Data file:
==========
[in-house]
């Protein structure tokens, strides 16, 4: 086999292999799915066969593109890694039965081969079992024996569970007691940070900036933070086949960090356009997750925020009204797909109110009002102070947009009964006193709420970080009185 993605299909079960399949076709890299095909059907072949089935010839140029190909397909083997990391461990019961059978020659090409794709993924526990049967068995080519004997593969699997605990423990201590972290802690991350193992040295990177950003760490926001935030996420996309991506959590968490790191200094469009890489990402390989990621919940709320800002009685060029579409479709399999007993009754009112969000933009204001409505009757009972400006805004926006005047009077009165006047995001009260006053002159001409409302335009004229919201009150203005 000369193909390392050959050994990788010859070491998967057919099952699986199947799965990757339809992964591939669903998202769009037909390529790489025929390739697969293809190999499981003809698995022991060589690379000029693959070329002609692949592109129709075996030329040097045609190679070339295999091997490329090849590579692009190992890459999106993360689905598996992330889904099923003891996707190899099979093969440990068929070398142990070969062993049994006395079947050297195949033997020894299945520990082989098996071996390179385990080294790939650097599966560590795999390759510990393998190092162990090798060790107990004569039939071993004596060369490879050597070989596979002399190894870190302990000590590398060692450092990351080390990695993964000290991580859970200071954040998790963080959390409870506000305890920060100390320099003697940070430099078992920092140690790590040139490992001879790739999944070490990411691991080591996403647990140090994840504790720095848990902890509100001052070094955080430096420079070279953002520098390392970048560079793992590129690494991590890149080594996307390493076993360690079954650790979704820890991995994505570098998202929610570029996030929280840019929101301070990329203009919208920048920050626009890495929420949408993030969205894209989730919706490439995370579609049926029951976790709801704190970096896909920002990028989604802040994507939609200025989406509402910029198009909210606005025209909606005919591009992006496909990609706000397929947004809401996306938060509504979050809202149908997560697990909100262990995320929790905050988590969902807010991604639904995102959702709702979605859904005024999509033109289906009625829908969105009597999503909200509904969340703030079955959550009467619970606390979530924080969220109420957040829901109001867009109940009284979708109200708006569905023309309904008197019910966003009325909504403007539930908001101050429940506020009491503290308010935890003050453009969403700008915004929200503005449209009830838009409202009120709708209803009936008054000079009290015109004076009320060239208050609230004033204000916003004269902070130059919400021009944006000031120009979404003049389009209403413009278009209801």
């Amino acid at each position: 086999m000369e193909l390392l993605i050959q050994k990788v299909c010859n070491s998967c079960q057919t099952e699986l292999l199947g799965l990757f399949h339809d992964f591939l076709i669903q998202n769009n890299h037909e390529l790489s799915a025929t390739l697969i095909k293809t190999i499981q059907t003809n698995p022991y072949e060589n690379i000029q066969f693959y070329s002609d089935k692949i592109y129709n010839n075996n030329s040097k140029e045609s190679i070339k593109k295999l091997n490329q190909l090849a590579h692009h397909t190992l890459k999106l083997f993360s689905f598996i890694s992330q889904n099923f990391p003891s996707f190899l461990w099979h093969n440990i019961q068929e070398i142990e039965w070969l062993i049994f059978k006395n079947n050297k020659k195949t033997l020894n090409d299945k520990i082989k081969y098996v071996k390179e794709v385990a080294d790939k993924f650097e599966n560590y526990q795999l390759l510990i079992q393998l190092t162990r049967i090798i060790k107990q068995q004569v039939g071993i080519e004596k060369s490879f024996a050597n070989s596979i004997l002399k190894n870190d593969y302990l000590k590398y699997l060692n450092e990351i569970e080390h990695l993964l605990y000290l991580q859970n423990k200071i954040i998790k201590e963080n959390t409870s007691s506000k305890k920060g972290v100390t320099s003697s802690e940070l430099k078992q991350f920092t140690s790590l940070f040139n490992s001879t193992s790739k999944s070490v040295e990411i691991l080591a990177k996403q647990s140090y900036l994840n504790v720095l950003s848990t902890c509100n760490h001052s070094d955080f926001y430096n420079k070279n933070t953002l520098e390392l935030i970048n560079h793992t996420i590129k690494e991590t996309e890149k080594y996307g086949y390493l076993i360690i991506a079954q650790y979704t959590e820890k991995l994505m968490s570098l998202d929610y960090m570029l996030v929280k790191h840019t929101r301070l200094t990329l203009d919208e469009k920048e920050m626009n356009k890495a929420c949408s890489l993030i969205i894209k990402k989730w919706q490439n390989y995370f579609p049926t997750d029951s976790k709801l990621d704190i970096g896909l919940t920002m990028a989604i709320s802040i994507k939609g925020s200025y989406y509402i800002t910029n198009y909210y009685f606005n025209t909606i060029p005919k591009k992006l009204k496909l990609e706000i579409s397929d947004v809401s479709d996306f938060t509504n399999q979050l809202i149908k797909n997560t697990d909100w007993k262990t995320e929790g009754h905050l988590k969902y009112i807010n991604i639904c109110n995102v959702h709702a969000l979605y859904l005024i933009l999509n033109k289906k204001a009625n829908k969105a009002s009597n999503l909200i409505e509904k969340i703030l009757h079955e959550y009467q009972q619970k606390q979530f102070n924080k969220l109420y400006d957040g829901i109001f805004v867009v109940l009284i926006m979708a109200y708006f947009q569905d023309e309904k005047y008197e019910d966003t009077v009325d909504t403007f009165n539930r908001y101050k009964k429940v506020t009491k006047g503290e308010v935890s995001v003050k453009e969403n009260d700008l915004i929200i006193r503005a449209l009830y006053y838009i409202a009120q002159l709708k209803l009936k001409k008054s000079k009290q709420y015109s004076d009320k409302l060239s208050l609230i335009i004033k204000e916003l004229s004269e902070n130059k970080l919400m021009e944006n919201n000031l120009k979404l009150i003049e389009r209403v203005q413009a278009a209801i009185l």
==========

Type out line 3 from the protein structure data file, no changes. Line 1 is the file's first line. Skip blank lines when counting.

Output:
């Amino acid at each position: 086999m000369e193909l390392l993605i050959q050994k990788v299909c010859n070491s998967c079960q057919t099952e699986l292999l199947g799965l990757f399949h339809d992964f591939l076709i669903q998202n769009n890299h037909e390529l790489s799915a025929t390739l697969i095909k293809t190999i499981q059907t003809n698995p022991y072949e060589n690379i000029q066969f693959y070329s002609d089935k692949i592109y129709n010839n075996n030329s040097k140029e045609s190679i070339k593109k295999l091997n490329q190909l090849a590579h692009h397909t190992l890459k999106l083997f993360s689905f598996i890694s992330q889904n099923f990391p003891s996707f190899l461990w099979h093969n440990i019961q068929e070398i142990e039965w070969l062993i049994f059978k006395n079947n050297k020659k195949t033997l020894n090409d299945k520990i082989k081969y098996v071996k390179e794709v385990a080294d790939k993924f650097e599966n560590y526990q795999l390759l510990i079992q393998l190092t162990r049967i090798i060790k107990q068995q004569v039939g071993i080519e004596k060369s490879f024996a050597n070989s596979i004997l002399k190894n870190d593969y302990l000590k590398y699997l060692n450092e990351i569970e080390h990695l993964l605990y000290l991580q859970n423990k200071i954040i998790k201590e963080n959390t409870s007691s506000k305890k920060g972290v100390t320099s003697s802690e940070l430099k078992q991350f920092t140690s790590l940070f040139n490992s001879t193992s790739k999944s070490v040295e990411i691991l080591a990177k996403q647990s140090y900036l994840n504790v720095l950003s848990t902890c509100n760490h001052s070094d955080f926001y430096n420079k070279n933070t953002l520098e390392l935030i970048n560079h793992t996420i590129k690494e991590t996309e890149k080594y996307g086949y390493l076993i360690i991506a079954q650790y979704t959590e820890k991995l994505m968490s570098l998202d929610y960090m570029l996030v929280k790191h840019t929101r301070l200094t990329l203009d919208e469009k920048e920050m626009n356009k890495a929420c949408s890489l993030i969205i894209k990402k989730w919706q490439n390989y995370f579609p049926t997750d029951s976790k709801l990621d704190i970096g896909l919940t920002m990028a989604i709320s802040i994507k939609g925020s200025y989406y509402i800002t910029n198009y909210y009685f606005n025209t909606i060029p005919k591009k992006l009204k496909l990609e706000i579409s397929d947004v809401s479709d996306f938060t509504n399999q979050l809202i149908k797909n997560t697990d909100w007993k262990t995320e929790g009754h905050l988590k969902y009112i807010n991604i639904c109110n995102v959702h709702a969000l979605y859904l005024i933009l999509n033109k289906k204001a009625n829908k969105a009002s009597n999503l909200i409505e509904k969340i703030l009757h079955e959550y009467q009972q619970k606390q979530f102070n924080k969220l109420y400006d957040g829901i109001f805004v867009v109940l009284i926006m979708a109200y708006f947009q569905d023309e309904k005047y008197e019910d966003t009077v009325d909504t403007f009165n539930r908001y101050k009964k429940v506020t009491k006047g503290e308010v935890s995001v003050k453009e969403n009260d700008l915004i929200i006193r503005a449209l009830y006053y838009i409202a009120q002159l709708k209803l009936k001409k008054s000079k009290q709420y015109s004076d009320k409302l060239s208050l609230i335009i004033k204000e916003l004229s004269e902070n130059k970080l919400m021009e944006n919201n000031l120009k979404l009150i003049e389009r209403v203005q413009a278009a209801i009185l």